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Discussion Starter · #20 ·
http://www.davidsuzuki.org/about_us/Dr_David_Suzuki/Article_Archives/weekly05260601.asp
Science Matters by David Suzuki
Science Matters is published weekly in newspapers across Canada.

Buying your love, one word at a time

May 26, 2006

When words get in the way of your agenda, what do you do? You change the words, of course. Even if you have to make up new ones.

It's part of what communications strategists call "framing" - the way they present messages to the public to make them more palatable. And it's become a big part of how the new Conservative government plans to win you over.

Think tax relief, not tax cuts. Think climate change, not global warming. Think responsible development, not sustainable development. These words and phases are not casual alterations. They are deliberate, tested and designed to sway public opinion. And they work.

Recently, Prime Minister Harper invited American pollster and political strategist Frank Luntz for a visit. It was a telling move, given Mr. Luntz's impact on discourse in the United States. In fact, Mr. Luntz's efforts have been credited in part for President Bush's re-election. While Democratic candidate John Kerry should have had a field day with Mr. Bush's poor economic, environmental and military leadership records, Kerry blathered on in the language of specialists, leaving the public cold. Meanwhile, George W. talked the plain language of the people, using Mr. Luntz's carefully crafted words and phrases, and repeating them over and over until they became accepted as the norm.

Like Canada's Conservatives, the Republicans were perceived as uninterested, even hostile, to environmental conservation. Mr. Luntz helped reverse that perception by changing the language and the way Republicans talked about the environment. These changes made it seem as though Republicans were indeed concerned about the environment and were presenting solutions that protected nature, even though their policies often did the exact opposite. Programs to increase logging became "healthy forests" projects. Relaxed air pollution rules became "clear skies" initiatives.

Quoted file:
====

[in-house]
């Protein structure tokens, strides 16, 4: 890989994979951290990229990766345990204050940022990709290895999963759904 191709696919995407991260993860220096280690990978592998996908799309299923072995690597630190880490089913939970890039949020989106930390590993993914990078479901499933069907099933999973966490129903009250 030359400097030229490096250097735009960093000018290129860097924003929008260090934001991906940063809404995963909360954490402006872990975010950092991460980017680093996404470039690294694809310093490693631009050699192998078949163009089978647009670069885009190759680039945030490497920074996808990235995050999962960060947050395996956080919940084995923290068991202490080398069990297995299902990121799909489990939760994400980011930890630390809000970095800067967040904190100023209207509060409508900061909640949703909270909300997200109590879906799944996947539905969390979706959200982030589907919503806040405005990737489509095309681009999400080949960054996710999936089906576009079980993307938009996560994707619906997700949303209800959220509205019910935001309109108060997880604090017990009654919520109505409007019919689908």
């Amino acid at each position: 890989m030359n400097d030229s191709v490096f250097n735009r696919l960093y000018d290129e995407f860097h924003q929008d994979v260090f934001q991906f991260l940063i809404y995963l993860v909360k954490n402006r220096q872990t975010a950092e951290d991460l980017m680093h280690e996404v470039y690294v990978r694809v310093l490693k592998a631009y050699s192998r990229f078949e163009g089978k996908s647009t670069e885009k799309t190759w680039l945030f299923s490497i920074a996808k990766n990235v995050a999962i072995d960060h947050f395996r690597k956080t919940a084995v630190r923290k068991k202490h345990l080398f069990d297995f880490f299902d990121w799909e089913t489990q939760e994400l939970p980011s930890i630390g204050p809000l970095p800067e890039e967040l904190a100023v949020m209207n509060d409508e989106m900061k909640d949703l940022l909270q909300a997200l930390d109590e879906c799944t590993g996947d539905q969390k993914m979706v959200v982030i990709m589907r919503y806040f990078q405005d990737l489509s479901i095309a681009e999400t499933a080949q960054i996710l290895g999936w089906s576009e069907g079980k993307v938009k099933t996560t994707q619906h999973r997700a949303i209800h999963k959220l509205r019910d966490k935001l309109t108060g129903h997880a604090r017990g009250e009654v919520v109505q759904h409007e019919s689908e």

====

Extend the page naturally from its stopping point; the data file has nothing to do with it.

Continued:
Under Mr. Luntz's tutelage, it comes as no surprise now in Canada to be hearing talk by the Conservatives of a "clean air act" and a "made in Canada" plan instead of the Kyoto Protocol. This last phrase, used to describe the Conservative's upcoming and yet unseen climate change plan, is a classic piece of spin. The name implies that whatever came before it was made outside of Canada and is therefore foreign and scary.

In fact, the previous government's plan - which Mr. Harper has systematically eliminated, including such things as scrapping the Energuide program, which provided rebates for homeowners to make their homes more energy efficient (thereby saving money and reducing emissions) - was also made in Canada. And Kyoto itself contains a wide variety of measures demanded by Canada to make it easier for us to meet our targets and reduce global warming.

Then again, you won't hear Mr. Harper talking about global warming in any case. When he mentions the issue, which is rarely, he sticks to "climate change" - the specialist's term. Why? Simple, because it isn't scary. It takes the disturbing idea of an entire planet heating up and turns it into something that sounds more like a change of seasons.

Is Mr. Harper lying by using these terms? No, but he's playing on the fact that Canadians don't have the time to figure out what they mean. The words sound good. They sound like something positive. After all, who doesn't want to be responsible and clean? Who doesn't want something that's been made in Canada?

Mr. Harper is banking on the public not figuring out what these things really mean until after the next election - where the possibility of a majority government looms tantalizingly within reach. So close, in fact, that the prime minister must be feeling like - well, I don't know the word, but I'm sure Mr. Luntz will help him make one up.